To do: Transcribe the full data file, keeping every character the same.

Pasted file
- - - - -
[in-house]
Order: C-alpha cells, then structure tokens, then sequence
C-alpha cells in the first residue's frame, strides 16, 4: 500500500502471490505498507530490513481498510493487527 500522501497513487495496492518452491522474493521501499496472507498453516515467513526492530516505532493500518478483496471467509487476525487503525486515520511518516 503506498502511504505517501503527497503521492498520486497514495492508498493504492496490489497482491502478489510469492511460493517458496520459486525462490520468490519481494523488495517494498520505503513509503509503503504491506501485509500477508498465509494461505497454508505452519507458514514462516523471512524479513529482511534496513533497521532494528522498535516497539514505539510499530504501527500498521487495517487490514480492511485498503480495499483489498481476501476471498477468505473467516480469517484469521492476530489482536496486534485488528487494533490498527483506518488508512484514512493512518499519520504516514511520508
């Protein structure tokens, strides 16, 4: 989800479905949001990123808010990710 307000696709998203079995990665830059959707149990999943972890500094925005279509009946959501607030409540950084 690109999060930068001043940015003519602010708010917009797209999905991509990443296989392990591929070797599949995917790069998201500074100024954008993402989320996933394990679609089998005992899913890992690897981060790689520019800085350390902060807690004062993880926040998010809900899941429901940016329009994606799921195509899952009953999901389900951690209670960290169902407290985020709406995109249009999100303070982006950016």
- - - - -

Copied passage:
[in-house]
Order: C-alpha cells, then structure tokens, then sequence
C-alpha cells in the first residue's frame, strides 16, 4: 500500500502471490505498507530490513481498510493487527 500522501497513487495496492518452491522474493521501499496472507498453516515467513526492530516505532493500518478483496471467509487476525487503525486515520511518516 503506498502511504505517501503527497503521492498520486497514495492508498493504492496490489497482491502478489510469492511460493517458496520459486525462490520468490519481494523488495517494498520505503513509503509503503504491506501485509500477508498465509494461505497454508505452519507458514514462516523471512524479513529482511534496513533497521532494528522498535516497539514505539510499530504501527500498521487495517487490514480492511485498503480495499483489498481476501476471498477468505473467516480469517484469521492476530489482536496486534485488528487494533490498527483506518488508512484514512493512518499519520504516514511520508
């Protein structure tokens, strides 16, 4: 989800479905949001990123808010990710 307000696709998203079995990665830059959707149990999943972890500094925005279509009946959501607030409540950084 690109999060930068001043940015003519602010708010917009797209999905991509990443296989392990591929070797599949995917790069998201500074100024954008993402989320996933394990679609089998005992899913890992690897981060790689520019800085350390902060807690004062993880926040998010809900899941429901940016329009994606799921195509899952009953999901389900951690209670960290169902407290985020709406995109249009999100303070982006950016």